I’ve asked Bonasso for some more details and will update this post if I hear back.

Whether a CASE- or HAL-like AI will ever be in charge of a base is almost not a question any more — in a way it’s the only reasonable way to manage what will certainly be an immensely complex system of systems. But for obvious reasons it needs to be developed from scratch with an emphasis on safety, reliability… and sanity.

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Hubble Snaps Stunning Pictures Of Colliding Galaxies

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In its latest exploratory hunt covering the Arp-Madore territory, the Hubble telescope found something remarkable in the Arp-Madore 417-391 collision event. What is truly noteworthy is the intensity of the galactic interaction and the strong gravitational forces at play here. The pair of galaxies have contorted each other, a forming a ring-like structure, while their cores sit side by side. Personally, I think the cosmic duo looks more like a pair of wireless over-the-ear headphones like Sony’s acclaimed WH-1000 XM4 cans.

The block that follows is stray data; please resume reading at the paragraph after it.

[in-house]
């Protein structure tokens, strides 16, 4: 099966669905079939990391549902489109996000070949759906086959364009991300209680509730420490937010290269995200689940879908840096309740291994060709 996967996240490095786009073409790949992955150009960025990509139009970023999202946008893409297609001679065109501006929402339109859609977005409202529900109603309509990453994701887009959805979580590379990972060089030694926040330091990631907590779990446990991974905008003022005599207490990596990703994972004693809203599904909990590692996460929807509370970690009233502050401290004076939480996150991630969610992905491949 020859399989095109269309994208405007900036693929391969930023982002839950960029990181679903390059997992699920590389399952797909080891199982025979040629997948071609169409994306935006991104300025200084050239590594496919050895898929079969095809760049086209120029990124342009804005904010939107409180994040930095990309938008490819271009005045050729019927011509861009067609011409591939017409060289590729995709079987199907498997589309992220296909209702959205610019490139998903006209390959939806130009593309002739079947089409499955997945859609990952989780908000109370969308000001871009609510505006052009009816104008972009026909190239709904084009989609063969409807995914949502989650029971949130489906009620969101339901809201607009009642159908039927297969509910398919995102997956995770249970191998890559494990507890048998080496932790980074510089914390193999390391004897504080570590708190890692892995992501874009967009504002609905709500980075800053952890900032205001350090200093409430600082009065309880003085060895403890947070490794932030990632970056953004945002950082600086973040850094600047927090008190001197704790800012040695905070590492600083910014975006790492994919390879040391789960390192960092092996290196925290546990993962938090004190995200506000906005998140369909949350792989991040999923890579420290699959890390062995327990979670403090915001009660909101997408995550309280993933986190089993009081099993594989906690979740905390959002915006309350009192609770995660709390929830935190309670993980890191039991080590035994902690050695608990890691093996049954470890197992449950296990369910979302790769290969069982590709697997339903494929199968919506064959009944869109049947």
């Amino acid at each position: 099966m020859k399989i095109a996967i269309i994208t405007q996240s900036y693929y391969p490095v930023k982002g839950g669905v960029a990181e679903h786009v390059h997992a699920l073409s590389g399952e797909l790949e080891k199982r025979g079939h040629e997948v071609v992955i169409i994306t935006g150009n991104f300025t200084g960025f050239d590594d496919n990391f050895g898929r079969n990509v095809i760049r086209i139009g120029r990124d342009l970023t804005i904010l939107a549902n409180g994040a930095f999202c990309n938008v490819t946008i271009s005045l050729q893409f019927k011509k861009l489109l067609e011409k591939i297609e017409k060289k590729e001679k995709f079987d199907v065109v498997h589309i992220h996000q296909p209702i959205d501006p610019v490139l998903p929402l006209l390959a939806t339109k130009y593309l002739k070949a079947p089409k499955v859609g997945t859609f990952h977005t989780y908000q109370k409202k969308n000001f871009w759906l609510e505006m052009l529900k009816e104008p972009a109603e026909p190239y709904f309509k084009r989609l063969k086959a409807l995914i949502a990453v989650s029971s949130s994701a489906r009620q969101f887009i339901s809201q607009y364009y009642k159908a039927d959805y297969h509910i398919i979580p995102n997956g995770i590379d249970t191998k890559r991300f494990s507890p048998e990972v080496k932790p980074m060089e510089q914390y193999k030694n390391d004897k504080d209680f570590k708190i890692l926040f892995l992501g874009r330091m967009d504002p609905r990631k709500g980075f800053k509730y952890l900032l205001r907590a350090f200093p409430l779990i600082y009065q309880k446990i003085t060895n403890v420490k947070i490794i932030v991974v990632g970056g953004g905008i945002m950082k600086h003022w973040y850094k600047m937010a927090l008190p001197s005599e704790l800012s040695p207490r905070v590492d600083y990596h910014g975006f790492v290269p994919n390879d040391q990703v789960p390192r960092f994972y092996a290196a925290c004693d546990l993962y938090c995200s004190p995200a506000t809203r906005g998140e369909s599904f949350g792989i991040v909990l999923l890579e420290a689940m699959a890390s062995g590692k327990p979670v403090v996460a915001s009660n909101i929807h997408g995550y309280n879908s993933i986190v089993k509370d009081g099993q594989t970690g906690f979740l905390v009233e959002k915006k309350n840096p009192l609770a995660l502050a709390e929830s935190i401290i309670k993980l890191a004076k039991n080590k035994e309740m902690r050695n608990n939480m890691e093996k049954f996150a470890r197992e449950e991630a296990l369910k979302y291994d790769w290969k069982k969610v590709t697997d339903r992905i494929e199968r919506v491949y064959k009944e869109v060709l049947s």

The formation of ring-like structures at a galactic scale, especially in the events of merger between two galaxies, is quite rare. According to estimates, there are only a few hundred documented in Earth’s cosmic neighborhood. A ring formation at such a massive scale is nothing short of a chance event, because the interacting galaxies have to collide at just the right angle and orientation to form such a structure (via LiveScience).

The ring’s outline is usually made up of young blue stars, serving somewhat like an elongated genesis chamber of stars. However, rings generated from galactic collisions are rather short-lived (on a cosmic time scale, that is), and usually lose their distinct structure a few hundred million years.

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Today’s Wordle Answer #526 – November 27, 2022 Solution And Hints

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The solution to today’s Wordle puzzle ( #526 – November 27, 2022) is “happy.” Its most popular meaning is to be glad or pleased, but the root word “hap” means chance or fortune, and that’s why the word “happy” is also used to mean lucky, fortunate or providential circumstances or unforeseen success (via Merriam-Webster).